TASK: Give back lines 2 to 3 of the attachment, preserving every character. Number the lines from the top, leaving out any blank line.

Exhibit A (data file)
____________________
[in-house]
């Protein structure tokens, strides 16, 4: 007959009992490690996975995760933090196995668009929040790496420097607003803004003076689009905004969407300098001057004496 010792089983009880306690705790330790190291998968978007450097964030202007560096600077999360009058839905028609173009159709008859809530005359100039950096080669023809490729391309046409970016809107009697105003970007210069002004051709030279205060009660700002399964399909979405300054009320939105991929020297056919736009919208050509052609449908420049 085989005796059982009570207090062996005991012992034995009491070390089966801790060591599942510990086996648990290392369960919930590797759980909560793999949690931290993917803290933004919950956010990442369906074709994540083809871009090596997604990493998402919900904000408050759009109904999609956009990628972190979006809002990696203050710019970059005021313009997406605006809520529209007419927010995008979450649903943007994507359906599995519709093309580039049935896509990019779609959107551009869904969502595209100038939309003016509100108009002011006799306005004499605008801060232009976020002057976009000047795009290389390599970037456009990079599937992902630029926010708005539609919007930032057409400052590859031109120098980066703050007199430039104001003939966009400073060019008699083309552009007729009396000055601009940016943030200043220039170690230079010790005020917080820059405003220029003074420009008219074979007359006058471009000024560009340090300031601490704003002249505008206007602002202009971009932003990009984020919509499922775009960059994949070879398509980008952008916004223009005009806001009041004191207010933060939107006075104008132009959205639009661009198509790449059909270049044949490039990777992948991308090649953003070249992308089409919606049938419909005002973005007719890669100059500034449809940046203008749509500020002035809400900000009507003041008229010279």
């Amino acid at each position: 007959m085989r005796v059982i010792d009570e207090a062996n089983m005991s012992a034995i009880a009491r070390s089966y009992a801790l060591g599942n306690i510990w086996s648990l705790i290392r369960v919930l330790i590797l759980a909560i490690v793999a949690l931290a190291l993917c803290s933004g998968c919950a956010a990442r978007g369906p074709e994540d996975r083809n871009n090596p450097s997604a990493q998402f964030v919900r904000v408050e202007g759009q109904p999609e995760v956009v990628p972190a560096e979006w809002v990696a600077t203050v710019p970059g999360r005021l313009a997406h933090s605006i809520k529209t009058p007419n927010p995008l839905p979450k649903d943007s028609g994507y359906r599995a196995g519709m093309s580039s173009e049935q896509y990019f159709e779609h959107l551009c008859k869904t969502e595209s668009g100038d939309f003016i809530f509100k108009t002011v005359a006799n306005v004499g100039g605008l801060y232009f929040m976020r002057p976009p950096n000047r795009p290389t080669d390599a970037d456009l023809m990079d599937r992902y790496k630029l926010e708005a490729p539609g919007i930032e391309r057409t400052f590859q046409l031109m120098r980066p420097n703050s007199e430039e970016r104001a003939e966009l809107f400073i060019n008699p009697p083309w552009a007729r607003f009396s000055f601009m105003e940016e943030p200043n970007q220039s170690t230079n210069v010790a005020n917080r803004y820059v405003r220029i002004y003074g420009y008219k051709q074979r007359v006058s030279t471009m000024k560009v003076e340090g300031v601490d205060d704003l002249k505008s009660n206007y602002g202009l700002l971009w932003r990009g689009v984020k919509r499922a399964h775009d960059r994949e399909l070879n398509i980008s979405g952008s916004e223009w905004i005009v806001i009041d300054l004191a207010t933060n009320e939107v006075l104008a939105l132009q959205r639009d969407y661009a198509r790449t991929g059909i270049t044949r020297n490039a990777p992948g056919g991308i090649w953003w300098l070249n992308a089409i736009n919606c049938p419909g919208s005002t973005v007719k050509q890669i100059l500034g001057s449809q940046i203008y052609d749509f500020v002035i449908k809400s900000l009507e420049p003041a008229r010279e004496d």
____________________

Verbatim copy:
């Protein structure tokens, strides 16, 4: 007959009992490690996975995760933090196995668009929040790496420097607003803004003076689009905004969407300098001057004496 010792089983009880306690705790330790190291998968978007450097964030202007560096600077999360009058839905028609173009159709008859809530005359100039950096080669023809490729391309046409970016809107009697105003970007210069002004051709030279205060009660700002399964399909979405300054009320939105991929020297056919736009919208050509052609449908420049 085989005796059982009570207090062996005991012992034995009491070390089966801790060591599942510990086996648990290392369960919930590797759980909560793999949690931290993917803290933004919950956010990442369906074709994540083809871009090596997604990493998402919900904000408050759009109904999609956009990628972190979006809002990696203050710019970059005021313009997406605006809520529209007419927010995008979450649903943007994507359906599995519709093309580039049935896509990019779609959107551009869904969502595209100038939309003016509100108009002011006799306005004499605008801060232009976020002057976009000047795009290389390599970037456009990079599937992902630029926010708005539609919007930032057409400052590859031109120098980066703050007199430039104001003939966009400073060019008699083309552009007729009396000055601009940016943030200043220039170690230079010790005020917080820059405003220029003074420009008219074979007359006058471009000024560009340090300031601490704003002249505008206007602002202009971009932003990009984020919509499922775009960059994949070879398509980008952008916004223009005009806001009041004191207010933060939107006075104008132009959205639009661009198509790449059909270049044949490039990777992948991308090649953003070249992308089409919606049938419909005002973005007719890669100059500034449809940046203008749509500020002035809400900000009507003041008229010279």
């Amino acid at each position: 007959m085989r005796v059982i010792d009570e207090a062996n089983m005991s012992a034995i009880a009491r070390s089966y009992a801790l060591g599942n306690i510990w086996s648990l705790i290392r369960v919930l330790i590797l759980a909560i490690v793999a949690l931290a190291l993917c803290s933004g998968c919950a956010a990442r978007g369906p074709e994540d996975r083809n871009n090596p450097s997604a990493q998402f964030v919900r904000v408050e202007g759009q109904p999609e995760v956009v990628p972190a560096e979006w809002v990696a600077t203050v710019p970059g999360r005021l313009a997406h933090s605006i809520k529209t009058p007419n927010p995008l839905p979450k649903d943007s028609g994507y359906r599995a196995g519709m093309s580039s173009e049935q896509y990019f159709e779609h959107l551009c008859k869904t969502e595209s668009g100038d939309f003016i809530f509100k108009t002011v005359a006799n306005v004499g100039g605008l801060y232009f929040m976020r002057p976009p950096n000047r795009p290389t080669d390599a970037d456009l023809m990079d599937r992902y790496k630029l926010e708005a490729p539609g919007i930032e391309r057409t400052f590859q046409l031109m120098r980066p420097n703050s007199e430039e970016r104001a003939e966009l809107f400073i060019n008699p009697p083309w552009a007729r607003f009396s000055f601009m105003e940016e943030p200043n970007q220039s170690t230079n210069v010790a005020n917080r803004y820059v405003r220029i002004y003074g420009y008219k051709q074979r007359v006058s030279t471009m000024k560009v003076e340090g300031v601490d205060d704003l002249k505008s009660n206007y602002g202009l700002l971009w932003r990009g689009v984020k919509r499922a399964h775009d960059r994949e399909l070879n398509i980008s979405g952008s916004e223009w905004i005009v806001i009041d300054l004191a207010t933060n009320e939107v006075l104008a939105l132009q959205r639009d969407y661009a198509r790449t991929g059909i270049t044949r020297n490039a990777p992948g056919g991308i090649w953003w300098l070249n992308a089409i736009n919606c049938p419909g919208s005002t973005v007719k050509q890669i100059l500034g001057s449809q940046i203008y052609d749509f500020v002035i449908k809400s900000l009507e420049p003041a008229r010279e004496d």